Coming to Terms with the Scope of the Web

Now when I use the term “the web”, I’m using it in a loose sense. Some of the applications on the web hide the “web” part of it away. If you’re on Instagram looking at photos, sure, you’re using a proprietary iOS or Android app pulling information from a commercial database. But the fact remains that even in that case, the underlying protocols and transport mechanisms are all web technology.

I’ve talked a lot about the #openweb on this blog and on my podcast, and how important it is to encourage and build open web solutions. But even in a world with massive “closed” web properties like Facebook or Google or Amazon, they’re still all made possible by the web’s building blocks…HTTP, HTML, JSON, Javascript, and the rest of the internet stack like URLs and DNS. Every link in that chain serves a purpose, and it’s here to stay. There’s nothing else on the horizon to replace it.

I think a lot of people don’t quite understand just how all-encompassing the web is, in large part because so many “apps” are thin wrappers which mask their usage of basic web tech. For example, when you listen to a podcast in your podcast app, all you’re really doing is downloading an MP3 file from a web server somewhere for playback. That podcast feed itself is simply information saved to a standard text format called RSS.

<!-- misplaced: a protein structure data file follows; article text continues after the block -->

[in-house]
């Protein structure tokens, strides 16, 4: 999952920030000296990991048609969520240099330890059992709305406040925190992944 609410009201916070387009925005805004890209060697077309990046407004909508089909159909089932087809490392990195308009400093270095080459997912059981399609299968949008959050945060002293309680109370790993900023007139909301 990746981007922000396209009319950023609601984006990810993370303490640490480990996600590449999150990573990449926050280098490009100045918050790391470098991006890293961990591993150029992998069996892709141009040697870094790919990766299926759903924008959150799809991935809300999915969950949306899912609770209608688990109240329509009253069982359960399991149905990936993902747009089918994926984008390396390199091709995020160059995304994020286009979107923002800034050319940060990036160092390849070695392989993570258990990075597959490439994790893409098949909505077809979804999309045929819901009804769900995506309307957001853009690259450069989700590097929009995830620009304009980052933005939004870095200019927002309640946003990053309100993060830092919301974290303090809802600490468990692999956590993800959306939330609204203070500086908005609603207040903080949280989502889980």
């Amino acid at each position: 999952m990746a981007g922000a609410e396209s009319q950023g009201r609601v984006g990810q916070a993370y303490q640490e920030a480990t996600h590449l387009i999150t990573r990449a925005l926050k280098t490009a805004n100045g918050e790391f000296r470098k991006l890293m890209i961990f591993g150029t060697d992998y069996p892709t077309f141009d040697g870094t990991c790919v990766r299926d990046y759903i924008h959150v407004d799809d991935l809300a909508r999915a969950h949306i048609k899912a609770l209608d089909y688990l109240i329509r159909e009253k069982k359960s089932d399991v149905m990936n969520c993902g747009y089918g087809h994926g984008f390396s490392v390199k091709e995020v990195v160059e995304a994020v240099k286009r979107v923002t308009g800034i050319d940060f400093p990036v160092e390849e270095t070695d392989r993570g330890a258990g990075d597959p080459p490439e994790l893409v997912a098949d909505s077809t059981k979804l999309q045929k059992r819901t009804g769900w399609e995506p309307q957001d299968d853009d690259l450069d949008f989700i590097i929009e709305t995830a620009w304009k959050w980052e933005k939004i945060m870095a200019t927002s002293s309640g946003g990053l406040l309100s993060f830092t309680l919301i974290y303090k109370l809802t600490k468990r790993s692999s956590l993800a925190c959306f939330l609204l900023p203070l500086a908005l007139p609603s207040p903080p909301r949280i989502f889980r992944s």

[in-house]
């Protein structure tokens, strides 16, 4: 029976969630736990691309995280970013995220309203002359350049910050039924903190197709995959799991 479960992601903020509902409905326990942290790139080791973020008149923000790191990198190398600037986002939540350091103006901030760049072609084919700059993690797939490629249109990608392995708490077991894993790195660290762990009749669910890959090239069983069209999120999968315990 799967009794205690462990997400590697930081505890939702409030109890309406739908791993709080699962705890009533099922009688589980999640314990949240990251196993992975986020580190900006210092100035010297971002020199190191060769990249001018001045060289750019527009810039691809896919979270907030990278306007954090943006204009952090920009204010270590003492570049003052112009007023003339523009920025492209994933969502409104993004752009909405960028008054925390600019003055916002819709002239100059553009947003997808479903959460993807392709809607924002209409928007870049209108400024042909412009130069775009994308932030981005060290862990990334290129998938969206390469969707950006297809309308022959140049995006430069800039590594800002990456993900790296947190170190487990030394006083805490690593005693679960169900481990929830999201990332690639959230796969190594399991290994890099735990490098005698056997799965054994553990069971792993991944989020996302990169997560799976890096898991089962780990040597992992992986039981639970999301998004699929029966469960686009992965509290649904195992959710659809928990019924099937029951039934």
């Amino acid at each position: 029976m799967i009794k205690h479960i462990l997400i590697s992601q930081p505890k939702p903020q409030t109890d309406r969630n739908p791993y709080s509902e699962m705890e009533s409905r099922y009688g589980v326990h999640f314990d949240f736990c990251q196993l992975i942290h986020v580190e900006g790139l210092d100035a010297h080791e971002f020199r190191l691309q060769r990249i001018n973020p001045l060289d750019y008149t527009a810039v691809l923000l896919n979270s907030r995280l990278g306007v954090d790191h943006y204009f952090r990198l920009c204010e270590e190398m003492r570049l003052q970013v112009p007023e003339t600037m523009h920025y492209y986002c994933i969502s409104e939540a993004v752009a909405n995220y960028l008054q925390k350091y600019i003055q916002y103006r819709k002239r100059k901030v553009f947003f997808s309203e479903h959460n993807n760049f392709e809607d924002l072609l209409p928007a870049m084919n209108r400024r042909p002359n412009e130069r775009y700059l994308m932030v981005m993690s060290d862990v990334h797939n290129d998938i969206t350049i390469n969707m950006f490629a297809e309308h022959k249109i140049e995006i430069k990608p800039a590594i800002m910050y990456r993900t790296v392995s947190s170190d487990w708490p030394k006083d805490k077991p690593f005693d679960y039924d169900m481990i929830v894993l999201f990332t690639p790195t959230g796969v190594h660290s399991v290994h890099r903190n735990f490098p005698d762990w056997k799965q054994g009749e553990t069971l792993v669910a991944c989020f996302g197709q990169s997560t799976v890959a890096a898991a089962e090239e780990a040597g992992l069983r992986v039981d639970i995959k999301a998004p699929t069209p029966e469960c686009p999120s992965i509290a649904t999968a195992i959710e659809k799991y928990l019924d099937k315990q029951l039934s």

Even when you’re watching Hulu on your smart TV, all that’s really happening is, under-the-hood, an authenticated web request is being made to a CDN (Content Delivery Network) nearby, and an MP4 video file is being streamed from those servers to your device. That’s why you can log onto Hulu.com or Netflix.com in a regular web browser on a desktop PC and watch the same stuff, because your smart TV is merely a clever facade covering up what is essentially “just” a website.

Facebook is “just” a website.

Twitter is “just” a website.

Amazon is “just” a website.

Uber is “just” a website.

HBO is “just” a website.

And now your doctor, grocery store, hattery, craft brewer, late-night talk show host, music trio, bank, school, job, book club, church group, love life, city, country…are—in so many different contexts much of the time—”just” websites.

Isn’t it strange that mere months ago there was a backlash against internet technology? Put that phone down! Turn off your device! Go out and see the world!

There’s certainly merit to that idea. Ideally nobody wants to spend an entire day doing nothing but staring at a glowing pane of glass and tapping virtual buttons. Hiking and biking and travel and making new friends in interesting places is always going to be an awesome way to spend your time.

But nonetheless, a problem remains with that statement “go out and see the world”, and it’s relegated to that last word: world.

Because in this strange new decade that we find ourselves in, software has eaten the world, and the World-Wide Web isn’t merely the World-Wide Web any longer.

It’s the Web-Wide World.

And if you disagree with me, you can use the web to argue with me about the web based on an article you read on the web which you found via a link on the web.

I rest my case.